Friday, June 19, 2009

This week

Monday: Saw my GP, got a revised prescription list, and reference for an X-ray of my right knee, which is a minor problem.

Bangladesh Jamaat lawyer Abdil Razzak came to lunch at the House. We discussed the government report on the BDR uprising in February, and the absence of accountability for the deaths of 21 BDR personnel in custody, now said to be under investigation by a civil servant. Mr Razzak thought a High Court judge should have been asked to conduct the inquiry. But most of the time we talked about the War Crimes Act of 1973. The AL government is going to prosecute alleged perpetrators of war crimes in the 1971 liberation war, and needs to bring the legislation into compliance with international standards. They are in a hurry to begin the trials at the start of July, not enough time to consult widely on the amendments needed, and get the legislation through Parliament.

Later, attended the LibDem Foreign Affairs Team meeting.

Tuesday morning, chaired a press conference for Hasan Mushaima, Leader of the Haq Movement from Bahrain. He and many colleagues were released from unlawful detention as a result of international pressure, but some political detainees are still in custody, and the hereditary dictatorship hasn't relaxed its grip.

Lunchtime, Annual Meeting of the Baha'i Parliamentary Group, at which the discussion centred - of course - on the current situation in Iran and its implications for the Baha'i community there.

Shadia Syed, my friend from Bangladesh, came for a cup of tea,

Wednesday morning, attended a briefing by Mark Malloch-Brown on his tour of southern Africa and the situation in Zimbabwe. We are in a mode not of 'wait and see' but of 'engage and see', concentrating on humanitarian aid until we see whether the Global Peace agreement between the Zanu-PF and the MDC is being implemented. As I read it, neither SADC nor the African Union, the two guarantors if the GPA, has any formal plan to review compliance with the GPA in the lead-up the the anniversary of the agreement on September 30, but the parties themselves are due to report back to SADC in August. There will be a review by the EU. Later, joined in a question by Lord Naseby on Sri Lanka, and at 18.00 attended a meeting organised by Justice for Colombia at which the first speaker was the new FCO Minister for Latin America, Chris Bryant. He began in fluent Castellan (Latin American Spanish), having spent time in Chile, Argentina and Colombia, but unsurprisingly, had nothing much to say about UK policy, having just go his feet under the table. I was rather disappointed that Gillian Merron was moved out of the job in the reshuffle, as she's a very competent and effective Minister, but it was a promotion for her to Minister of State at the DH dealing with obesity, smoking and alcohol. Perhaps she can make a dent in the appalling growth of alcohol harm and its huge and ever-increasing cost to the taxpayer.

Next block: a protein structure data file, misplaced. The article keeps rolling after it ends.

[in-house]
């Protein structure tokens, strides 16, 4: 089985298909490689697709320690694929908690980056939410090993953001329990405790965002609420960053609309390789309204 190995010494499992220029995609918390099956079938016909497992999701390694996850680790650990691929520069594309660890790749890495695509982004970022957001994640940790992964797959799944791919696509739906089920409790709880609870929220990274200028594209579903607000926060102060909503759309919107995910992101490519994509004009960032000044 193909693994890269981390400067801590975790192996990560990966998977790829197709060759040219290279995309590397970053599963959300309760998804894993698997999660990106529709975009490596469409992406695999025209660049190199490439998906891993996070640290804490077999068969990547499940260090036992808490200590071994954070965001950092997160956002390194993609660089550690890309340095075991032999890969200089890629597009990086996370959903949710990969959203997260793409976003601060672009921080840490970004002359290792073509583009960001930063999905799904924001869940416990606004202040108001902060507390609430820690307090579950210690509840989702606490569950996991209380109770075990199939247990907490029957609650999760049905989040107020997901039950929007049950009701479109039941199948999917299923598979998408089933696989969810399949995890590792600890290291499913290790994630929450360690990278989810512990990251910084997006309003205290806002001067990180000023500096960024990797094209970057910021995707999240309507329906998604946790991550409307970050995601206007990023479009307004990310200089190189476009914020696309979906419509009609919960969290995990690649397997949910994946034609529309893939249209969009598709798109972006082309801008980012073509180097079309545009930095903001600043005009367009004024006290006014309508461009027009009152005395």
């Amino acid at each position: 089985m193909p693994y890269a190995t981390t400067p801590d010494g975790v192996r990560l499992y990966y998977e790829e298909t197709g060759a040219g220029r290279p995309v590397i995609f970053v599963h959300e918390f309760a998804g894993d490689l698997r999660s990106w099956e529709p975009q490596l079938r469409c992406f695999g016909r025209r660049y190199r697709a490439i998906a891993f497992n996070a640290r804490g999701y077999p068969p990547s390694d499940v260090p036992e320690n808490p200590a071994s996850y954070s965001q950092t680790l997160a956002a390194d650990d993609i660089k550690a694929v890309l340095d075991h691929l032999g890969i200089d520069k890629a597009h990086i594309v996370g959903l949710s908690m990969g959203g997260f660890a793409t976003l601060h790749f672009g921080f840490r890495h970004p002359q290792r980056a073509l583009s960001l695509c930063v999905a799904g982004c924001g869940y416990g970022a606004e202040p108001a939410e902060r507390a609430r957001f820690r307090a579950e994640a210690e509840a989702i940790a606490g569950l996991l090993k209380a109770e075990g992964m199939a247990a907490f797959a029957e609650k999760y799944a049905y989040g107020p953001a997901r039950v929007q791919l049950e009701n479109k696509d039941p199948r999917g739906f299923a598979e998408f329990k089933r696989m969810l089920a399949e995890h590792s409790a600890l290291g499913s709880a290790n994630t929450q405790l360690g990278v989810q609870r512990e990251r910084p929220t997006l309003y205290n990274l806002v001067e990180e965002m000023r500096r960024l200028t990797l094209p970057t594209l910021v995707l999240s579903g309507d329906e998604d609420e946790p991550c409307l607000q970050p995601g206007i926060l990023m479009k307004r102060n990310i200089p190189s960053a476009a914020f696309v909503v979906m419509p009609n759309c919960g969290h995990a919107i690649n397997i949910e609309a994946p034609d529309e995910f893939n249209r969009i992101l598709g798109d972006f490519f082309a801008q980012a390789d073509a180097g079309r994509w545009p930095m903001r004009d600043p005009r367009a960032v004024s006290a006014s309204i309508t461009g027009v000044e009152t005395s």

Thursday, to Oxford for a meeting of the Maurice Lubbock Trustees, and a memorable Maurice Lubbock Memorial Lecture at the Engineering school, by Professor John Beddington, Government Chief Scientific Adviser, on Science, Engineering and Technological Challenges for the 21st Century. He painted an apocalyptic picture of the world in 2030, which you will be able to see at Unfortunately, the growth of population, a major contributor to climate change, isn't susceptible to reduction by technological means. He acknowledged that it would require behavioural changes that are improbable.

Today, listened to part of the debate initiated by Alastair Goodlad, Chair of the Lords Committee on the Constitution, on the Committee's Report Surveillance: Citizens and the State. The Committee wanted the Government to comply with the High Court judgement in the case of S and Marper, that fingerprints and DNA samples taken from people who aren't subsequently charged with any criminal offence, should be destroyed. This Government has a dangerous tendency, of which this is an example, to ignore the decisions of the courts when it doesn't like them.

A very pleasant lunch with Dr Shapan Adnan, a friend and colleague on the Chittagong Hill Tracts Commission. And so back to the office at home, to download vast loads of paper from the secretariat of EU Subcommittee F, in preparation for next week's meeting where several directives on asylum and immigration policy, and our draft report on money laundering and the financing of terrorism, will be considered.

No comments: